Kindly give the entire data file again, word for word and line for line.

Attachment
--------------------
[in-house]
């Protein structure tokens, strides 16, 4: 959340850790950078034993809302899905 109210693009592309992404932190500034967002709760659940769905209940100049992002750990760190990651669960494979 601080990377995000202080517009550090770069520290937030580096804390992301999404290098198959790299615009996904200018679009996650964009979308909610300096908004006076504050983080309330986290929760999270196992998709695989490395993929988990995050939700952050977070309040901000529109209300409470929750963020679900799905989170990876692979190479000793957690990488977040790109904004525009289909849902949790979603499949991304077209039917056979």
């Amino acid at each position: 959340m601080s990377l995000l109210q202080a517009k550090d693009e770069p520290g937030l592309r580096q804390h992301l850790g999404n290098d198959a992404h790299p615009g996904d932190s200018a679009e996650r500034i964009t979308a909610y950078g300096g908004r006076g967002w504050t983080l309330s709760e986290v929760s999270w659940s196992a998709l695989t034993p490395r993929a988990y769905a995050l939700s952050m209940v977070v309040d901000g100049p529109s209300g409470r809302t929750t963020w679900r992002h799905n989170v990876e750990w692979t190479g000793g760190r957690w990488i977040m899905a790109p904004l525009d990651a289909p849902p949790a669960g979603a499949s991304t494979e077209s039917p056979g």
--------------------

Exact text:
[in-house]
């Protein structure tokens, strides 16, 4: 959340850790950078034993809302899905 109210693009592309992404932190500034967002709760659940769905209940100049992002750990760190990651669960494979 601080990377995000202080517009550090770069520290937030580096804390992301999404290098198959790299615009996904200018679009996650964009979308909610300096908004006076504050983080309330986290929760999270196992998709695989490395993929988990995050939700952050977070309040901000529109209300409470929750963020679900799905989170990876692979190479000793957690990488977040790109904004525009289909849902949790979603499949991304077209039917056979």
């Amino acid at each position: 959340m601080s990377l995000l109210q202080a517009k550090d693009e770069p520290g937030l592309r580096q804390h992301l850790g999404n290098d198959a992404h790299p615009g996904d932190s200018a679009e996650r500034i964009t979308a909610y950078g300096g908004r006076g967002w504050t983080l309330s709760e986290v929760s999270w659940s196992a998709l695989t034993p490395r993929a988990y769905a995050l939700s952050m209940v977070v309040d901000g100049p529109s209300g409470r809302t929750t963020w679900r992002h799905n989170v990876e750990w692979t190479g000793g760190r957690w990488i977040m899905a790109p904004l525009d990651a289909p849902p949790a669960g979603a499949s991304t494979e077209s039917p056979g």